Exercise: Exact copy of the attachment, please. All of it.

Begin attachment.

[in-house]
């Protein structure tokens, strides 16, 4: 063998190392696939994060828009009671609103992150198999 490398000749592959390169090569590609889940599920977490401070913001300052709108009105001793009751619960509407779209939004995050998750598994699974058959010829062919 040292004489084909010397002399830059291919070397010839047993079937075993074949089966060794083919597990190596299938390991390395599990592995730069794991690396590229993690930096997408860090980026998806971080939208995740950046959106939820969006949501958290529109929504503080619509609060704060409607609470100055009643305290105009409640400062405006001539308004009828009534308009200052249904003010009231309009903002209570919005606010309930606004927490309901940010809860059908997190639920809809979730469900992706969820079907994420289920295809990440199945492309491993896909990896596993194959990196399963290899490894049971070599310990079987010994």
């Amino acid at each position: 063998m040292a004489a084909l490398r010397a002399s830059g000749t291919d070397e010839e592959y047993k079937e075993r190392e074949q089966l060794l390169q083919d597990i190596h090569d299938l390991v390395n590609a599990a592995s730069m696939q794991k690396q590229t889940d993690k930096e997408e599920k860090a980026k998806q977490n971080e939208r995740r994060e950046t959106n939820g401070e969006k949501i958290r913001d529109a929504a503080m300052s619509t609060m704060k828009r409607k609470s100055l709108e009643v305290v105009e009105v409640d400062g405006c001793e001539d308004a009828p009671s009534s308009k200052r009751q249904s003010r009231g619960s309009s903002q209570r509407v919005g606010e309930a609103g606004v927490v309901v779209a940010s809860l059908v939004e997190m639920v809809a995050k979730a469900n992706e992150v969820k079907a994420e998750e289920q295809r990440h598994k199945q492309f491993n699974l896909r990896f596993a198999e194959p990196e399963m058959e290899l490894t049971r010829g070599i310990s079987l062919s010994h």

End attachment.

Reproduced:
[in-house]
């Protein structure tokens, strides 16, 4: 063998190392696939994060828009009671609103992150198999 490398000749592959390169090569590609889940599920977490401070913001300052709108009105001793009751619960509407779209939004995050998750598994699974058959010829062919 040292004489084909010397002399830059291919070397010839047993079937075993074949089966060794083919597990190596299938390991390395599990592995730069794991690396590229993690930096997408860090980026998806971080939208995740950046959106939820969006949501958290529109929504503080619509609060704060409607609470100055009643305290105009409640400062405006001539308004009828009534308009200052249904003010009231309009903002209570919005606010309930606004927490309901940010809860059908997190639920809809979730469900992706969820079907994420289920295809990440199945492309491993896909990896596993194959990196399963290899490894049971070599310990079987010994």
């Amino acid at each position: 063998m040292a004489a084909l490398r010397a002399s830059g000749t291919d070397e010839e592959y047993k079937e075993r190392e074949q089966l060794l390169q083919d597990i190596h090569d299938l390991v390395n590609a599990a592995s730069m696939q794991k690396q590229t889940d993690k930096e997408e599920k860090a980026k998806q977490n971080e939208r995740r994060e950046t959106n939820g401070e969006k949501i958290r913001d529109a929504a503080m300052s619509t609060m704060k828009r409607k609470s100055l709108e009643v305290v105009e009105v409640d400062g405006c001793e001539d308004a009828p009671s009534s308009k200052r009751q249904s003010r009231g619960s309009s903002q209570r509407v919005g606010e309930a609103g606004v927490v309901v779209a940010s809860l059908v939004e997190m639920v809809a995050k979730a469900n992706e992150v969820k079907a994420e998750e289920q295809r990440h598994k199945q492309f491993n699974l896909r990896f596993a198999e194959p990196e399963m058959e290899l490894t049971r010829g070599i310990s079987l062919s010994h």